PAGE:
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reciprocal of time versus the temperature was plotted. The optimum temperature of the amylase was determined.

For the effect of pH, 1 mL of acetate buffer (pH 4) and 1 mL 2% unbuffered starch was  placed in a large test tube. In a separate test tube, 2 mL of the enzyme solution was added. Both

test tubes were incubated for 10 minutes in a 37°C water bath. Three drops of the mixture was immediately mixed and quickly taken and two drops of the iodine solution was simultaneously added into the first well. This was your zero minute.

After one minute interval, three drops of the mixture was taken and two drops of the iodine solution was added simultaneously onto the second well. This was your one minute. The last step was repeated until a light yellow colored solution was observed. The time was noted. For the other pH, steps 1 to 6 were repeated using an appropriated buffer. The reciprocal of time versus the pH was plotted. The optimum pH of the amylase was determined.

III. Results and Discussion

A. Effect of Temperature

Temperature (°c) Time (min) 1/t (min-1)

4  0

Room Temperature 6 0.167 min-1

50 16 0.0625 min-1

60 30 0.033 min-1

70  0

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Table 1. Temperature vs. Reciprocal time

The graph above shows the reaction rate of the enzyme salivary amylase using varying temperatures. The results show that in increasing the temperature, the reaction rate would speed up but only up to a maximum. This is called the optimum temperature. The tests show that 37 degrees Celsius is the optimum temperature which means that this is the maximum temperature that would speed up the reaction. Increasing the temperature above the optimum temperature would make the reaction speed up but some enzymes are denatured. Heating the enzymes gives the protein extra energy to move more. As the temperature rises, molecular motion and large collision between substrates speed up but enzymes are proteins; thus, having a limit beyond which the enzymes become denatured. Given enough time and higher temperature, the enzyme structure would be broken permanently. Different enzymes have different optimum temperatures. Salivary Amylase based on the results has an optimum temperature of 37 degrees Celsius.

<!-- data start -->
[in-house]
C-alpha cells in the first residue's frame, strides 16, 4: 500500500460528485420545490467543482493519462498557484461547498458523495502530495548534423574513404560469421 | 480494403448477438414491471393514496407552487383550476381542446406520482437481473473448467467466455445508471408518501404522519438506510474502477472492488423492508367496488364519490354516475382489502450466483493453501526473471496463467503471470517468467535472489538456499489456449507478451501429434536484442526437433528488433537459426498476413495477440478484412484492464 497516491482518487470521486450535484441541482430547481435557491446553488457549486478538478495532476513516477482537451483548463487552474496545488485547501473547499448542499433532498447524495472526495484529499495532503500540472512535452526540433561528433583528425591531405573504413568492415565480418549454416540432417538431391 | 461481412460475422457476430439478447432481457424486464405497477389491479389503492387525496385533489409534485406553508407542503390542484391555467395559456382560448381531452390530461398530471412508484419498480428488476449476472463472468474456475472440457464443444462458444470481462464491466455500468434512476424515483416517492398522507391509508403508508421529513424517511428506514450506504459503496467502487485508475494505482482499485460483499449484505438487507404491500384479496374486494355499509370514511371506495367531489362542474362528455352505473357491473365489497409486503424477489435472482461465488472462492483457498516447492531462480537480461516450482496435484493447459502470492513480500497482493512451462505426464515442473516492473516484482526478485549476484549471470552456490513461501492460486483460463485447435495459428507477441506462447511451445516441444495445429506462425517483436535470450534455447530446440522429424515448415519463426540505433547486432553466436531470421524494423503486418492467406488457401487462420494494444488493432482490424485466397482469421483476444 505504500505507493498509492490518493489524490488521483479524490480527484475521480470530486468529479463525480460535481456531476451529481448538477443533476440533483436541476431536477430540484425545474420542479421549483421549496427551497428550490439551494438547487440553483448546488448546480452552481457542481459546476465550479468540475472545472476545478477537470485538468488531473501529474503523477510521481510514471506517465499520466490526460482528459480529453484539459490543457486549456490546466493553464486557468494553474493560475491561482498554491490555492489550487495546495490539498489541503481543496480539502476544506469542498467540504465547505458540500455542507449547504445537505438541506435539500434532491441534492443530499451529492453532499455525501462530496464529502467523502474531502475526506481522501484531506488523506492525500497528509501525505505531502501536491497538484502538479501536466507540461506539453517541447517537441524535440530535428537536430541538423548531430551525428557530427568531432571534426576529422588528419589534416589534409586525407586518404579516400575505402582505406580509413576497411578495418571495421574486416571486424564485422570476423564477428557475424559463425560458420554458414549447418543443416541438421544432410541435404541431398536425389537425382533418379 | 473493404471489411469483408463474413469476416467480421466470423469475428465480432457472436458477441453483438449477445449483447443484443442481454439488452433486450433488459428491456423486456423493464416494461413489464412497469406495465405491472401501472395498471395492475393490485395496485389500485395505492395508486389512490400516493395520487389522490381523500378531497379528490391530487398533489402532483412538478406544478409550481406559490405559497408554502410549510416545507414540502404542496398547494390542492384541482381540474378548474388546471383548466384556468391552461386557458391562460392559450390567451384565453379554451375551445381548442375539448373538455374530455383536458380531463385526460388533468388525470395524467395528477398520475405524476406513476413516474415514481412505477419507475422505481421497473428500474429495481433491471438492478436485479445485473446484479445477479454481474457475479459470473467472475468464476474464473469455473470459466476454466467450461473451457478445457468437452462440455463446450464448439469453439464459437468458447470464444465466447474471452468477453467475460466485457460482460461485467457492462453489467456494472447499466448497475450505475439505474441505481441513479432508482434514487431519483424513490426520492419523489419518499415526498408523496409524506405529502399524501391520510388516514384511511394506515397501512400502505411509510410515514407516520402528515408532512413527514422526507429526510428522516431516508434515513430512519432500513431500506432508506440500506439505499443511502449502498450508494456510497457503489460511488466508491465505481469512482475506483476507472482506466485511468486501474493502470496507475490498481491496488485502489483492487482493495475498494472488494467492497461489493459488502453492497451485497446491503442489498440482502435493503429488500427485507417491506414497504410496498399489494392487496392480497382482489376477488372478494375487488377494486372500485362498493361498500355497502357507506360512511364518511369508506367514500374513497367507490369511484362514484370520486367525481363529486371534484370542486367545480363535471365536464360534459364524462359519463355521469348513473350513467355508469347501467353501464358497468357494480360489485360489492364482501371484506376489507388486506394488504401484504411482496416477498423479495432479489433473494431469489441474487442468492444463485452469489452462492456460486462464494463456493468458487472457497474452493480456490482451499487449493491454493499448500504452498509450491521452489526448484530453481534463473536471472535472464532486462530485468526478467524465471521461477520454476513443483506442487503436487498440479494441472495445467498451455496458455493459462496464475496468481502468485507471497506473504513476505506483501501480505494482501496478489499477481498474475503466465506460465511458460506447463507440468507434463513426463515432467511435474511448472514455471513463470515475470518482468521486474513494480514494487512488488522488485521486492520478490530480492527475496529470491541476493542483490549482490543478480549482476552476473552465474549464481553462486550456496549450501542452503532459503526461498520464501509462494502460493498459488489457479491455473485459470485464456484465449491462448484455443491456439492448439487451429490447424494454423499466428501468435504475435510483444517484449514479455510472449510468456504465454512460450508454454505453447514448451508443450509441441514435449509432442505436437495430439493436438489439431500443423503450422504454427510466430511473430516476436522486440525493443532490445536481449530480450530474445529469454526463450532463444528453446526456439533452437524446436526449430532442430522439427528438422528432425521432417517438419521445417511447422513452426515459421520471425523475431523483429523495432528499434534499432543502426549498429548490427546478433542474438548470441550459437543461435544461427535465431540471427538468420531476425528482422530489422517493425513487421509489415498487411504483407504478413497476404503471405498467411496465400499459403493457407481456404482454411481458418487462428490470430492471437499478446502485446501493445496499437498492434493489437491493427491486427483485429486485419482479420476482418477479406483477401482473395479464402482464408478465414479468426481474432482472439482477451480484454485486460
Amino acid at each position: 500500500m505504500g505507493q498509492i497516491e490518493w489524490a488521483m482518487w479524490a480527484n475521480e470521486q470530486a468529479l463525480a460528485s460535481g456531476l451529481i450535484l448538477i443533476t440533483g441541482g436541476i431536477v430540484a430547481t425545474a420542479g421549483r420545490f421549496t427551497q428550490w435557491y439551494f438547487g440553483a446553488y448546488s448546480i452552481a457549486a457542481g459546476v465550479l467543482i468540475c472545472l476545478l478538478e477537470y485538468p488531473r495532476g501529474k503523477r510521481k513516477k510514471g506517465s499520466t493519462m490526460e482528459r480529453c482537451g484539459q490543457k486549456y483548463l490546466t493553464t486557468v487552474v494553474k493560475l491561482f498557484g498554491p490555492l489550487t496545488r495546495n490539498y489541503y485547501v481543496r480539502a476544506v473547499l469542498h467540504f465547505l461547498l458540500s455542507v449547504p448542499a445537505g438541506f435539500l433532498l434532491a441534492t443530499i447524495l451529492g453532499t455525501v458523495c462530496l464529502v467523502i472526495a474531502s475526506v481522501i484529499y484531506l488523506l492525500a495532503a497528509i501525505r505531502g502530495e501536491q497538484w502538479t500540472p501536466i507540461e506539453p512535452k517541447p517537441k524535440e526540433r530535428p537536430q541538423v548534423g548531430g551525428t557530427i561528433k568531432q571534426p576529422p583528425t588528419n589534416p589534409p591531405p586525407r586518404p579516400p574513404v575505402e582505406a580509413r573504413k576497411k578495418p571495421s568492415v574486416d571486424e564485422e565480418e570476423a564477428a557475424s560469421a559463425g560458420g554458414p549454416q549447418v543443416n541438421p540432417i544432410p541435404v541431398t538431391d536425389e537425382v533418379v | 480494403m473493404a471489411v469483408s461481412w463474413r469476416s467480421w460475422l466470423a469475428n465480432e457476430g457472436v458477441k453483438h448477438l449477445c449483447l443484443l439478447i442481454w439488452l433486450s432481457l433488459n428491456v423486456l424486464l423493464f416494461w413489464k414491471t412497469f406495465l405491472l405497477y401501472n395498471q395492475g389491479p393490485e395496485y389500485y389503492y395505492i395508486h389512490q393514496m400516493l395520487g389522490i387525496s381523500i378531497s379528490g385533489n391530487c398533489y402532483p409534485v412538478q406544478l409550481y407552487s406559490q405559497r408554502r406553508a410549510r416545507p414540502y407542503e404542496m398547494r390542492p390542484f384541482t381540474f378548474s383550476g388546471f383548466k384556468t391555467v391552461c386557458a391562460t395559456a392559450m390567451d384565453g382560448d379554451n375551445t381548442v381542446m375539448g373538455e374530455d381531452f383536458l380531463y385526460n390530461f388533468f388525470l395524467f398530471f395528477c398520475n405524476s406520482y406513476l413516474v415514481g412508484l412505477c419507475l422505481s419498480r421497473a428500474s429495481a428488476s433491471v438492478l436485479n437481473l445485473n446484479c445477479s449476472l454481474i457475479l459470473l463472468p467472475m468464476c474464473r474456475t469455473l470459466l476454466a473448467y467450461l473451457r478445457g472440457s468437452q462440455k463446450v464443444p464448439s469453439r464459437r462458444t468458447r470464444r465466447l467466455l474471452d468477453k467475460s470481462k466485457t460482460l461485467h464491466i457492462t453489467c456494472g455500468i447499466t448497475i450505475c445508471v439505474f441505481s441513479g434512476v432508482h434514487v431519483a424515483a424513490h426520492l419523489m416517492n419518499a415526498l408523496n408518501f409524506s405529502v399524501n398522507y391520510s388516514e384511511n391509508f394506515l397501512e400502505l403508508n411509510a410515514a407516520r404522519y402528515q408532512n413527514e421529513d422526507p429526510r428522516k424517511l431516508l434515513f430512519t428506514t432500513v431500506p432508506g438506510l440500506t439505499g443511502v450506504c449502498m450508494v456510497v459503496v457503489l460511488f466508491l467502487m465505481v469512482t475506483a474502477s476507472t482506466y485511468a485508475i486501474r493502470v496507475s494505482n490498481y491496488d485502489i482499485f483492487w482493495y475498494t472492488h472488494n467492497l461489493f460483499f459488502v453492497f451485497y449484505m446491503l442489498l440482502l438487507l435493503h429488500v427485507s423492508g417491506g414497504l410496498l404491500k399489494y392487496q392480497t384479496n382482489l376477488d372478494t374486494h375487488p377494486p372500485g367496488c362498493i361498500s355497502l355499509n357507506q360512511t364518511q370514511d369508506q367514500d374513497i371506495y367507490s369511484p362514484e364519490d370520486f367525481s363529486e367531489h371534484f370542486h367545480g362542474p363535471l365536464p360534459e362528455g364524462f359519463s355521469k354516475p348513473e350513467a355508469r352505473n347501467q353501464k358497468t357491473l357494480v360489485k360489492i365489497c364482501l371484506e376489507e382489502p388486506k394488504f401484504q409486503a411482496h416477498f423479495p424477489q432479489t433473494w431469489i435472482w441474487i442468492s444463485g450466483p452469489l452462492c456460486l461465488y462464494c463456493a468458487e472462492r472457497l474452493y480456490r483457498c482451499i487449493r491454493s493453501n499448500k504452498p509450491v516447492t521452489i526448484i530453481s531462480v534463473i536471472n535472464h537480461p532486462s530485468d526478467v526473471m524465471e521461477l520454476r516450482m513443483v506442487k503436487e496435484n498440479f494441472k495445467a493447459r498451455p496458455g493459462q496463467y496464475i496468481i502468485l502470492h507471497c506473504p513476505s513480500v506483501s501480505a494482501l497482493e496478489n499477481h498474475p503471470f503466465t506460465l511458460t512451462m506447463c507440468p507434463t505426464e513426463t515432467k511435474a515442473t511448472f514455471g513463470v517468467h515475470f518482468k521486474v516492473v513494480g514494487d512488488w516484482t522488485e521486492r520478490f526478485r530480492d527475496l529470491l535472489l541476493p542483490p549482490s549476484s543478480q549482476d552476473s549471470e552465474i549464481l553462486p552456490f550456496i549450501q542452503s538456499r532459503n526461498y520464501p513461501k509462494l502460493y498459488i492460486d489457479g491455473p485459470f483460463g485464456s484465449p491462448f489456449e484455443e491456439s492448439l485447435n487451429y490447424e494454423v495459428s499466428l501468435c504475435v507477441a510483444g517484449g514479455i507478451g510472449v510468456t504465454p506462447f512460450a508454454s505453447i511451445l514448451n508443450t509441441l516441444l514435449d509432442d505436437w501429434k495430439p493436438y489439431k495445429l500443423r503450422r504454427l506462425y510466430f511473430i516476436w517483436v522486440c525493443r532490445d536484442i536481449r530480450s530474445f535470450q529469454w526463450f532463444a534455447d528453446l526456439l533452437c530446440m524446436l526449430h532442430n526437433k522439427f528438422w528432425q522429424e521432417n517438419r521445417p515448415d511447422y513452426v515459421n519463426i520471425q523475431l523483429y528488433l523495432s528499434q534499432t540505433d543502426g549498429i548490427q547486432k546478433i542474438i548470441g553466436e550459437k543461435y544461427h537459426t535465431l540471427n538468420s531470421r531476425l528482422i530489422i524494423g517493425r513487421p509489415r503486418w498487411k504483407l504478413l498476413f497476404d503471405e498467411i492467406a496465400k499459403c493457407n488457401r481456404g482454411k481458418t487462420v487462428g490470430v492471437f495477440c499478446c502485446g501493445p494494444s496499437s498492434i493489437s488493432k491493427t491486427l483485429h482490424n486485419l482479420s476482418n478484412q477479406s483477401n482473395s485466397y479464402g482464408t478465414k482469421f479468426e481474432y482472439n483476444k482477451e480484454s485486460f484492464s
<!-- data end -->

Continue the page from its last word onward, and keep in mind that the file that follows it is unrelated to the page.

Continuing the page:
0 0.02 0.04 0.06 0.08 0.1 0.12 0.14 0.16 0.18 0 10 20 30 40 50 60 70 80

Temperature

Temperature

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A. Effect of pH   pH Time(min) 1/t (min-1) 4  0 5 16 0.0625 6.7 1 1 8 16 0.0625 10 18 0.056

Table 2. pH vs. Reciprocal of Time

The graph above shows the reaction rate of Salivary Amylase in varying pH values. It exhibited a bell-like structure. The results show that there is also a peak in pH values where enzymes work best. This is called the optimum pH. The table and the graph above shows that ph 6.7 works best in speeding up the reactions of Salivary Amylase. Using lower or higher pH values could lead to the breaking of the bonds that holds the structure of the enzyme in place. The enzyme could lose its shape and the shape of its active site that would not be fit to the substrate. Going above the optimum pH of the salivary amylase which is 6.7-7 can break the tertiary structure of the enzyme. The enzyme, as a protein, is crucially dependent in its conformation. -0.2 0 0.2 0.4 0.6 0.8 1 1.2 0 2 4 6 8 10 12

pH

pH

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Starch is catalysed by to enzyme solution in this activity. The Iodine solution was used to detect the presence of starch. This test was applied to observe the rate of loss of reactant or  increase in product per minute. Sodium Chloride was added in the enzyme solution to activate the salivary amylase.

IV. Conclusion

The experiment emphasizes the factors that can speed up the reaction rate of  enzymes, particularly Salivary Amylase. There is an optimum temperature and optimum pH in which the enzyme works best. Not using the optimum temperature and optimum pH could destroy the structure of the enzyme and could cause enzyme denaturization. The optimum temperature of Salivary Amylase is 37 degrees Ce lsius and its optimum pH is 6.7.

V. References

Menguito, C.A. (2010). Basic Laboratory Experiments in Biochemistry. UST College of Science. Pratt, C. & Cornely, K. (2010). Essential Biochemistry. John Wiley and Sons, Inc.

http://www.chemguide.co.uk/organicprops/aminoacids/enzymes2.html http://www.worthington-biochem.com/introbiochem/tempeffects.html http://www.worthington-biochem.com/introbiochem/effectsph.html